April 24, 2024

Women’s most common health concern often goes undiscussed – sexual desire

Female sexual desire is frequently misunderstood. Despite desire (also known as libido or sex drive) being the most common sexual health concern for women, most women aren’t really taught about it growing up. And if they are, the information is often inaccurate.

This lack of education not only perpetuates misinformation, stigma and shame about female sexual desire, it can also have a major effect on wellbeing and perceptions of satisfaction in intimate relationships.

Discrepancies in sexual desire and satisfaction are often reported as key reasons for relationship difficulties. Low sexual desire also has a negative impact on body image and self-confidence.

But it’s never too late to understand desire and the many ways it can change – not just each day, but throughout life.

Sexual desire is best understood as a transient state. This means it can be affected by an array of factors – including stress, hormones, physical and mental health, certain medications, lifestyle and the balance of intimacy and eroticism in a relationship.

Desire is also a multifaceted response, which can either follow or occur at the same time as pleasure or arousal. This means feeling “in the mood” may not happen until after a woman is aroused. Desire can also occur with or without a partner and will vary in frequency and intensity. Sexual desire can also be affected by many environmental factors, which helps explain why it may wane during periods of stress or in longer-term relationships.

Even factors such as gender roles and norms are thought to cause low sexual desire for women in heterosexual relationships. One study proposes that the inequities in the division of household labour, the objectification of women and gender norms surrounding sexual initiation (in which men are presumed to be the primary instigators of sex while women are presumed coy), all result in low sexual desire for women.

Comes and goes

Understanding that desire is a transient and multifaceted response can help women to see that low desire isn’t a problem with our bodies – and that treating it may be a matter of addressing problems in other parts of their lives. It also helps to understand that it’s normal for desire to change and fluctuate, even on a daily basis, depending on what’s going on in a person’s life.

Pregnancy, the postpartum period, perimenopause and menopause are all significant transitional periods in women’s lives that can also have a major impact on sexual desire.

There are a number of reasons why this may be. For example, body changes that may happen during these transitional periods can affect body image and self-esteem, which in turn affects desire. Hormone changes can affect mood, and may also result in physical changes — such as vaginal dryness and dyspareunia (genital pain that occurs before, during or after sex), which are known to affect desire.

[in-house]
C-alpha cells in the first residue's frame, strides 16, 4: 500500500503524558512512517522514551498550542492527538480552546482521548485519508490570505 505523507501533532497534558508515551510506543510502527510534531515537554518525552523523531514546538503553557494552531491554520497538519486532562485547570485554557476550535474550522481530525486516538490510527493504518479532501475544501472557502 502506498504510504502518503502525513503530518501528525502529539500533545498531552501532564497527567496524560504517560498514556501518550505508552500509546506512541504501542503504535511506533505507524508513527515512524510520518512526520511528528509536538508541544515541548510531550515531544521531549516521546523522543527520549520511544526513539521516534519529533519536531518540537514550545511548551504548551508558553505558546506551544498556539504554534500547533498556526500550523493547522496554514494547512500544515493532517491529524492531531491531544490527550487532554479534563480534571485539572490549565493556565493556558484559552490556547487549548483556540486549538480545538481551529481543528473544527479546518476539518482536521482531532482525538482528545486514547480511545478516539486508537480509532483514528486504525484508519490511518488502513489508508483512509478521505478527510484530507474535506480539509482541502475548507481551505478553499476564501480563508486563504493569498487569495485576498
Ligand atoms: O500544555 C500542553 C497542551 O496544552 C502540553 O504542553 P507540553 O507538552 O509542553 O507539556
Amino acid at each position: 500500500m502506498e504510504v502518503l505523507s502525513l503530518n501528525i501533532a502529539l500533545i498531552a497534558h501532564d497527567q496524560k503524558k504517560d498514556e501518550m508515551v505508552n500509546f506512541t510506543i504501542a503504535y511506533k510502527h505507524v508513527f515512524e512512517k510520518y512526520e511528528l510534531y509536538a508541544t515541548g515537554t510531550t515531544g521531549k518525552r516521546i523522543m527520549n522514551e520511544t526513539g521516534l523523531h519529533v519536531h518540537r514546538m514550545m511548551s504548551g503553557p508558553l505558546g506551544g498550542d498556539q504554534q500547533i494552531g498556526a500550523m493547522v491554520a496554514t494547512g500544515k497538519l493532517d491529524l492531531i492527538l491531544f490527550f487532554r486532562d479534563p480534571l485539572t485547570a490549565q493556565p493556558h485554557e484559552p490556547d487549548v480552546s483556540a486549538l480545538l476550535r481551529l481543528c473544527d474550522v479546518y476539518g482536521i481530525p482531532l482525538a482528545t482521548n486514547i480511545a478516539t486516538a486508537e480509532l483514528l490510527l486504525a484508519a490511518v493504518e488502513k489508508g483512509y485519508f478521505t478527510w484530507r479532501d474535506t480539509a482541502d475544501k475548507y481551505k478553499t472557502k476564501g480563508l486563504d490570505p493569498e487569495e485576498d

Perineal trauma (damage to the perineum during birth) can cause pain that may make women desire sex less. Experiences of pregnancy loss and infertility are also shown to lower sexual desire.

Importantly, these life transitions also affect other areas of our lives, and may lead to stress, fatigue, changes in relationship roles and less time for intimacy. This can all, in turn, lead to lower sexual desire.

Nataliya Vaitkevich/Pexels

It’s normal for desire to be affected during big transitional periods, such as after having a baby.

Expecting that sexual desire may change or decrease during these periods can be helpful, as it may reduce self-blame and shame.

Cultivating desire

Desire can be cultivated at any stage of life. Recent psychosocial approaches to addressing low sexual desire emphasise the importance of balancing intimacy and eroticism, which is a focus on sensuality and pleasure over arousal and orgasm. Research indicates that, while intimacy is essential in healthy partnered sexuality, eroticism helps increase desire by promoting mystery and sexual excitement.

Sexual desire experts also suggest good strategies for cultivating desire including regularly communicating what feels good and what doesn’t with your partner, planning for sexual activity and finding ways to reduce distraction so you can focus on your body during sex.

Evidence-based treatments for low desire include mindfulness therapy, which can help women reduce distraction, increase focus on the sensations, thoughts and emotions they’re experiencing in the moment and help target negative self-judgment. Another treatment, sensate focus touch, which involves using non-sexual touch to promote more open sexual communication among couples, has also been shown to increase desire.

Sexual desire is unique to each person. If women were taught what sexual desire is and what to expect across our lives, they would be less likely to suffer the ill effects of this misunderstanding.

Sexual desire is not a problem to be solved – but a skill to be learned and cultivated throughout life.

This article is republished from The Conversation, an independent and nonprofit source of news, analysis and commentary from academic experts, under a Creative Commons license.

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